Revisiting Maspalomas

Faro Maspalomas is a classic tourist resort on the south coast of Gran Canaria, next to the phantasmagoric dunes which spread out between Maspalomas and Playa del Inglés. I visited the place for the first time in 2007, during Christmas time, while staying in Puerto Rico further on the coast, and searching for interesting environments to perform for camera. The dunes at Maspalomas were an ideal place to work in, at least compared to the environment around Puerto Rico, and I spent a few days with my camera on the dunes. – This visit, six years later, happened coincidentally; I booked a trip to Gran Canaria without knowing where I would end, wanting to escape the renovation going on in my house. And so it happened that I now stay much closer to those same dunes.
On my first visit, during the year of the pig, I had with me the grey woollen scarf, which I used in all images during that year, and the grey pebbles in between the dunes in some places corresponded to its colour. Back then I used my customary technique; with the camera on tripod, I chose the framing of the image and the site where I tried to place myself, turned on the camera and walked into the landscape, stayed for a while, returned and turned off the camera. While editing I usually remove the movement in the beginning and at the end. At that time, while I was looking at the material I realised that the movement away from and back towards the camera really showed the proportions of the dunes. Thus I edited two versions of the work, one with stillness only, and another one with the movement included. In the exhibition on Harakka Island called Year of the Pig I showed them both, first the static one with the silent figure sitting immobile among the dunes, and then the real-time version, where the construction of the images was made apparent by the action of going and returning. Later I even wrote an article comparing these two approaches in terms of reflexivity. An English version is included in the collection Performing Landscape – Notes on site-specific work and artistic research in 2011, in chapter 9.2. “Notes in Sand – Landscape, Movement and the Moving Image” (pp. 254-264) and it is available online, here.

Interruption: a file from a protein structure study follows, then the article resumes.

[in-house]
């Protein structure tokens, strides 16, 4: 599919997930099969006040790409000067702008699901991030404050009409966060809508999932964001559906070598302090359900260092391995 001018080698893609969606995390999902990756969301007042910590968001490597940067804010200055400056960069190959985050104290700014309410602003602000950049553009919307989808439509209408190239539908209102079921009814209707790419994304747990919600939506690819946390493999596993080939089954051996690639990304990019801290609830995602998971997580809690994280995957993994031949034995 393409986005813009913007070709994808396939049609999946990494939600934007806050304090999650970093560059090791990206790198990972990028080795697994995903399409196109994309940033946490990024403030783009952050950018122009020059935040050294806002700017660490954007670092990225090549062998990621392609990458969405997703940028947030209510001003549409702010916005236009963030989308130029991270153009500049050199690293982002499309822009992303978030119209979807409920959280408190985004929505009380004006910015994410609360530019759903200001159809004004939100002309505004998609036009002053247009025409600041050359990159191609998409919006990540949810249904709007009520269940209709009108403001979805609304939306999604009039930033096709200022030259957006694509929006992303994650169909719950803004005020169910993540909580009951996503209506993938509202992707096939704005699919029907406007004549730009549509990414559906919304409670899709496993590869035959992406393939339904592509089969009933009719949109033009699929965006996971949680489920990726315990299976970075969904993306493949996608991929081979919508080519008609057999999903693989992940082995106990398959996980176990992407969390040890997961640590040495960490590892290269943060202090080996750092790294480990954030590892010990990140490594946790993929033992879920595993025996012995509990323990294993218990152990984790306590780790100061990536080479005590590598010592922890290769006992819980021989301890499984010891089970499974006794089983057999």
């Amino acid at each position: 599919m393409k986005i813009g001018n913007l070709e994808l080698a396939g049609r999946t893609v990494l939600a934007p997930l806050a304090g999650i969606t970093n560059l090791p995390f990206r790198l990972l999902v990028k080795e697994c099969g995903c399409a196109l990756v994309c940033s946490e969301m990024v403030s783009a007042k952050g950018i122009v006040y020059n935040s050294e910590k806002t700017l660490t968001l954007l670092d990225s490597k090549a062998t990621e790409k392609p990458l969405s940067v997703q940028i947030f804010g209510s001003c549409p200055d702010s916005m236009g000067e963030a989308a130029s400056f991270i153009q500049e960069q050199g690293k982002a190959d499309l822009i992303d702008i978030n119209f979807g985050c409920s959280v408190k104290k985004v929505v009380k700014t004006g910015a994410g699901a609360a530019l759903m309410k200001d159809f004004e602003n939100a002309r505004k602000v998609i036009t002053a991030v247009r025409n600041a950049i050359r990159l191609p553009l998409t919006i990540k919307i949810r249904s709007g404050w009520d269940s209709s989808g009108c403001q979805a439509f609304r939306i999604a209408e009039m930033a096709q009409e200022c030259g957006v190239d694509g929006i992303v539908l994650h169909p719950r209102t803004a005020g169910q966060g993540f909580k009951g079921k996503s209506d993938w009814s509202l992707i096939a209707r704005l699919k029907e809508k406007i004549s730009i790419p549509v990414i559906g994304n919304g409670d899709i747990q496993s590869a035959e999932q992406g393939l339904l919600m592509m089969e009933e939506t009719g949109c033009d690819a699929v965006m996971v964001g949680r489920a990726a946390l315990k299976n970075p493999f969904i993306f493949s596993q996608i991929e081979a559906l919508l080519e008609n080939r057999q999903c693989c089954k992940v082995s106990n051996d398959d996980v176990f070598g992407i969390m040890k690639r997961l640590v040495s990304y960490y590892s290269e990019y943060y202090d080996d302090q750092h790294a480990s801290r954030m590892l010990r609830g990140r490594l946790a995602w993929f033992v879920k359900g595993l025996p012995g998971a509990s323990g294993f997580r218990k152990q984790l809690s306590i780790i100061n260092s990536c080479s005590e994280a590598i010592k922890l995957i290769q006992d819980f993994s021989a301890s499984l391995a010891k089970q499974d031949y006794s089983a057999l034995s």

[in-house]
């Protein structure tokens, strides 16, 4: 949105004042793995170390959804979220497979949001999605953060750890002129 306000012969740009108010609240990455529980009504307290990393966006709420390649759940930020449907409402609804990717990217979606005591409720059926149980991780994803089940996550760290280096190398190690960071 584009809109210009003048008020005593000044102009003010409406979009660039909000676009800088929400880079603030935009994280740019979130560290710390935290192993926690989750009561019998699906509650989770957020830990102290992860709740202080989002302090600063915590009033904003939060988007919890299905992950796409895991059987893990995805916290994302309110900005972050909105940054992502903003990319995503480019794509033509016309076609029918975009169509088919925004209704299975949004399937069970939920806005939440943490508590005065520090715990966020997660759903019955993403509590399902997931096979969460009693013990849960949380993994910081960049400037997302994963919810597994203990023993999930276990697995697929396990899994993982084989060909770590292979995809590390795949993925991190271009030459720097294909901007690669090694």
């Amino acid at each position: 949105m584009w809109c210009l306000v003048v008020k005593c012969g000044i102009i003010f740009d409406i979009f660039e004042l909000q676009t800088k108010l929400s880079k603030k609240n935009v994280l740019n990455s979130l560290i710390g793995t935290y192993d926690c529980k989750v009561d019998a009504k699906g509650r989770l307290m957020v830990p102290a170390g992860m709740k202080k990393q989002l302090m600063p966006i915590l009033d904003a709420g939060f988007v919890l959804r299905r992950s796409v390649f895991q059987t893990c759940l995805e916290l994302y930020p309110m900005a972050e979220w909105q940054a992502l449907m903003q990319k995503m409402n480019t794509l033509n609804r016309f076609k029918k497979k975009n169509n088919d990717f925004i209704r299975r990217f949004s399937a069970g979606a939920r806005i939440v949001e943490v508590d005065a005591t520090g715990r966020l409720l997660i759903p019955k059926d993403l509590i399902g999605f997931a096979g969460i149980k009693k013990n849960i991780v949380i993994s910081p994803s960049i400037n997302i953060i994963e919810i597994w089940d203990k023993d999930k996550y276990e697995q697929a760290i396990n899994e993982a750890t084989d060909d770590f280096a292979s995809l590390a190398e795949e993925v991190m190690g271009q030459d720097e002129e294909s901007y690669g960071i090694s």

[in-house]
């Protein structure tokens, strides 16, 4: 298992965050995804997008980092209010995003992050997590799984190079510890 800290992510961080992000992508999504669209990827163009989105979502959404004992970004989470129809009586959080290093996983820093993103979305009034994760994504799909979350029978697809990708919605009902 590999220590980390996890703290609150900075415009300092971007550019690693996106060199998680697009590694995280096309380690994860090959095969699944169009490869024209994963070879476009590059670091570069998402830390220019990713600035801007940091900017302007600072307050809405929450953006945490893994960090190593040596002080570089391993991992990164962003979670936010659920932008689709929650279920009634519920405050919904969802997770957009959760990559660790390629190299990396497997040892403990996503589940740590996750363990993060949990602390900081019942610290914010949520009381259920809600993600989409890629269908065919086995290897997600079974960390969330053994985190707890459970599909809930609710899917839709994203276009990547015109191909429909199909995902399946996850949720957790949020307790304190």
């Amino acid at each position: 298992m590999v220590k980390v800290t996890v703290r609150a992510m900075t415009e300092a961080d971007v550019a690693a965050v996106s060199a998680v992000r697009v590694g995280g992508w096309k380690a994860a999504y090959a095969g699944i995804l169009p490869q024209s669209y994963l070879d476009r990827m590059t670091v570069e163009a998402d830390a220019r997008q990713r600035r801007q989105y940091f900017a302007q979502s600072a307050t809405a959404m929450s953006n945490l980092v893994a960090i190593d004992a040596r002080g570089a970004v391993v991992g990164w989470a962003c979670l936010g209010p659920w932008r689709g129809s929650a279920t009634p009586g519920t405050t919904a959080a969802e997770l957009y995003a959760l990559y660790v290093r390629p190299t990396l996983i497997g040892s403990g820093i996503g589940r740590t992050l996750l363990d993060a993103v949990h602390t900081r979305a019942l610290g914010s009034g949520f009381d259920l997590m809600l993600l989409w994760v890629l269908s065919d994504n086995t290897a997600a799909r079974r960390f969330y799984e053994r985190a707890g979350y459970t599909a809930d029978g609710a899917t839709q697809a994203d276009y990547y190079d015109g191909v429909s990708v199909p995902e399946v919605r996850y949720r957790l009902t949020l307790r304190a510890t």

Today I am in Maspalomas again, without a scarf, and with no pressure to create any images. Or rather, with the pressure of creating some other kind of images. And I do have a scarf with me, although an ordinary one. I thought about it on the plane and realized that I could use a dark blue skirt and a thin dark blue silk scarf as my costume if I would like to experiment with something. And I actually did. The experience was rather confusing, though. I thought the dark blue might make a good contrast to the yellow dunes, and it did. But the long dress and the scarf whirling in the wind also made the image absurdly romantic, gothic and pathetic. I experimented with walking into the landscape and disappearing behind the dunes, but it looked rather awkward. Then I tried climbing up the steep slopes, and stopped midway when the effort was too much for me, and then just stood there, with my feet in the sand. This felt somehow meaningful, watching the sand slowly glide down the slope as a result of my movements and letting the wind do the job of moving my skirt and scarf. It felt dramatic, since it took some effort to remain immobile on the slope. Unfortunately the images did not look very interesting or beautiful. A small dark figure among the dunes was nice as an idea, but not so fascinating as an image. For the effort and movement to have some impact the camera should have been much closer. But then again the landscape would disappear into the background. At the moment I do not know what to do, but I will make a few more trials. Right now I am much more interested in the pieces of rubbish thrown in among the bushes or in the sand. As always I do first and think afterwards, or perhaps it is more fair to say that I let my unconscious self do the thinking.
Images from the video Sitting in Sand (2008) See video work
Some details from my attempts today:
A few words the following day: I think I succeeded in making some possibly usable images today, here…
maspalomas 1
Maspalomas 2